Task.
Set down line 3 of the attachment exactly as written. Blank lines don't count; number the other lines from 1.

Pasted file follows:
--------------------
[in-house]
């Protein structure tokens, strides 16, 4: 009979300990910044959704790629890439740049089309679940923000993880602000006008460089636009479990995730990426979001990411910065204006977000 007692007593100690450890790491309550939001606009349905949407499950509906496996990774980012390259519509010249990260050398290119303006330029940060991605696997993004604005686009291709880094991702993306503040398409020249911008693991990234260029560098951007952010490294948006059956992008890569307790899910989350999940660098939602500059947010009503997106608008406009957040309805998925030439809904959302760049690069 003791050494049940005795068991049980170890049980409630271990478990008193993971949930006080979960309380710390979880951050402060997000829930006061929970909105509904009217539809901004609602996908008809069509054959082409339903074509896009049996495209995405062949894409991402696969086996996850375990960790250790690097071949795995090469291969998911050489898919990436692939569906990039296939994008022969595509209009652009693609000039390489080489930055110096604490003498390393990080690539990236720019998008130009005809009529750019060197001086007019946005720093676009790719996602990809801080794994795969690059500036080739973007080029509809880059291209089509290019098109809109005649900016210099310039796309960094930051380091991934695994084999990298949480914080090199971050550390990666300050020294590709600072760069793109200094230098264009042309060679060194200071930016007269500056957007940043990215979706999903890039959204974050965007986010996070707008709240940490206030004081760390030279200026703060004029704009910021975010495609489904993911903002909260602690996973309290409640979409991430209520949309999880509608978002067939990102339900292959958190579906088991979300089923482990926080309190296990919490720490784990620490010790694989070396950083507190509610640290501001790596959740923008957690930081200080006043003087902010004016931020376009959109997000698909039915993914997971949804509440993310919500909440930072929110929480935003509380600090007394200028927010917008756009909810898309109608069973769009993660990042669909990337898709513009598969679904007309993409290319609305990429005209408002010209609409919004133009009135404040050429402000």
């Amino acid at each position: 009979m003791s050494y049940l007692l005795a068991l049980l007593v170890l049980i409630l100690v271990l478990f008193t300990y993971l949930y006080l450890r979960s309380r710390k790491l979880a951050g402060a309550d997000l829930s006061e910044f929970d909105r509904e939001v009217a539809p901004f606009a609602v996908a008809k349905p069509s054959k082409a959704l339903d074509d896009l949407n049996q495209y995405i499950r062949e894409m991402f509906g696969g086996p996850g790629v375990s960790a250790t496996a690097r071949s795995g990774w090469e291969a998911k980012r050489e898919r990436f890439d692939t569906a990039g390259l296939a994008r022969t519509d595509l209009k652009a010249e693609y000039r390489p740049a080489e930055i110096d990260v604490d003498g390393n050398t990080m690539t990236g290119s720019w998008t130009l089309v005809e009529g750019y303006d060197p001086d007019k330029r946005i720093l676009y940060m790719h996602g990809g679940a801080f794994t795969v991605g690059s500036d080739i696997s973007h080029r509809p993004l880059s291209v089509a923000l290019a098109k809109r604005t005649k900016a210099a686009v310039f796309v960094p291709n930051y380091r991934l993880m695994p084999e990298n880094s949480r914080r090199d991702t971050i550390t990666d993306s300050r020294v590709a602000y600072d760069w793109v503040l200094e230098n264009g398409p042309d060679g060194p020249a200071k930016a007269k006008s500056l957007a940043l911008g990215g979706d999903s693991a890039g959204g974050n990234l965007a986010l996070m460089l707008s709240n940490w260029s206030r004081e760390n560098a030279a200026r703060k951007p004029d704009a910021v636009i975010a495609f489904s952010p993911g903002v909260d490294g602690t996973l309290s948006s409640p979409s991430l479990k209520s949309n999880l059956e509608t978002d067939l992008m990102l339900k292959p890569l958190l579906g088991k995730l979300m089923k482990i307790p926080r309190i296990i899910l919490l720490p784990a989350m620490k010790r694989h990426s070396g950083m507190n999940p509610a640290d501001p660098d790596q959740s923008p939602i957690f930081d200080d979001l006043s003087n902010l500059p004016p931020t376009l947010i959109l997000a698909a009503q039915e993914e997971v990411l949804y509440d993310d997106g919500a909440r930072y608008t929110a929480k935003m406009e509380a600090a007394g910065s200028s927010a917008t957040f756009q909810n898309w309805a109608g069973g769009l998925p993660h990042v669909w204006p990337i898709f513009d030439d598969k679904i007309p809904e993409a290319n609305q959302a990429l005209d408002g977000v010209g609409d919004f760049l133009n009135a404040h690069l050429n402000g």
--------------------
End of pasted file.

């Amino acid at each position: 009979m003791s050494y049940l007692l005795a068991l049980l007593v170890l049980i409630l100690v271990l478990f008193t300990y993971l949930y006080l450890r979960s309380r710390k790491l979880a951050g402060a309550d997000l829930s006061e910044f929970d909105r509904e939001v009217a539809p901004f606009a609602v996908a008809k349905p069509s054959k082409a959704l339903d074509d896009l949407n049996q495209y995405i499950r062949e894409m991402f509906g696969g086996p996850g790629v375990s960790a250790t496996a690097r071949s795995g990774w090469e291969a998911k980012r050489e898919r990436f890439d692939t569906a990039g390259l296939a994008r022969t519509d595509l209009k652009a010249e693609y000039r390489p740049a080489e930055i110096d990260v604490d003498g390393n050398t990080m690539t990236g290119s720019w998008t130009l089309v005809e009529g750019y303006d060197p001086d007019k330029r946005i720093l676009y940060m790719h996602g990809g679940a801080f794994t795969v991605g690059s500036d080739i696997s973007h080029r509809p993004l880059s291209v089509a923000l290019a098109k809109r604005t005649k900016a210099a686009v310039f796309v960094p291709n930051y380091r991934l993880m695994p084999e990298n880094s949480r914080r090199d991702t971050i550390t990666d993306s300050r020294v590709a602000y600072d760069w793109v503040l200094e230098n264009g398409p042309d060679g060194p020249a200071k930016a007269k006008s500056l957007a940043l911008g990215g979706d999903s693991a890039g959204g974050n990234l965007a986010l996070m460089l707008s709240n940490w260029s206030r004081e760390n560098a030279a200026r703060k951007p004029d704009a910021v636009i975010a495609f489904s952010p993911g903002v909260d490294g602690t996973l309290s948006s409640p979409s991430l479990k209520s949309n999880l059956e509608t978002d067939l992008m990102l339900k292959p890569l958190l579906g088991k995730l979300m089923k482990i307790p926080r309190i296990i899910l919490l720490p784990a989350m620490k010790r694989h990426s070396g950083m507190n999940p509610a640290d501001p660098d790596q959740s923008p939602i957690f930081d200080d979001l006043s003087n902010l500059p004016p931020t376009l947010i959109l997000a698909a009503q039915e993914e997971v990411l949804y509440d993310d997106g919500a909440r930072y608008t929110a929480k935003m406009e509380a600090a007394g910065s200028s927010a917008t957040f756009q909810n898309w309805a109608g069973g769009l998925p993660h990042v669909w204006p990337i898709f513009d030439d598969k679904i007309p809904e993409a290319n609305q959302a990429l005209d408002g977000v010209g609409d919004f760049l133009n009135a404040h690069l050429n402000g």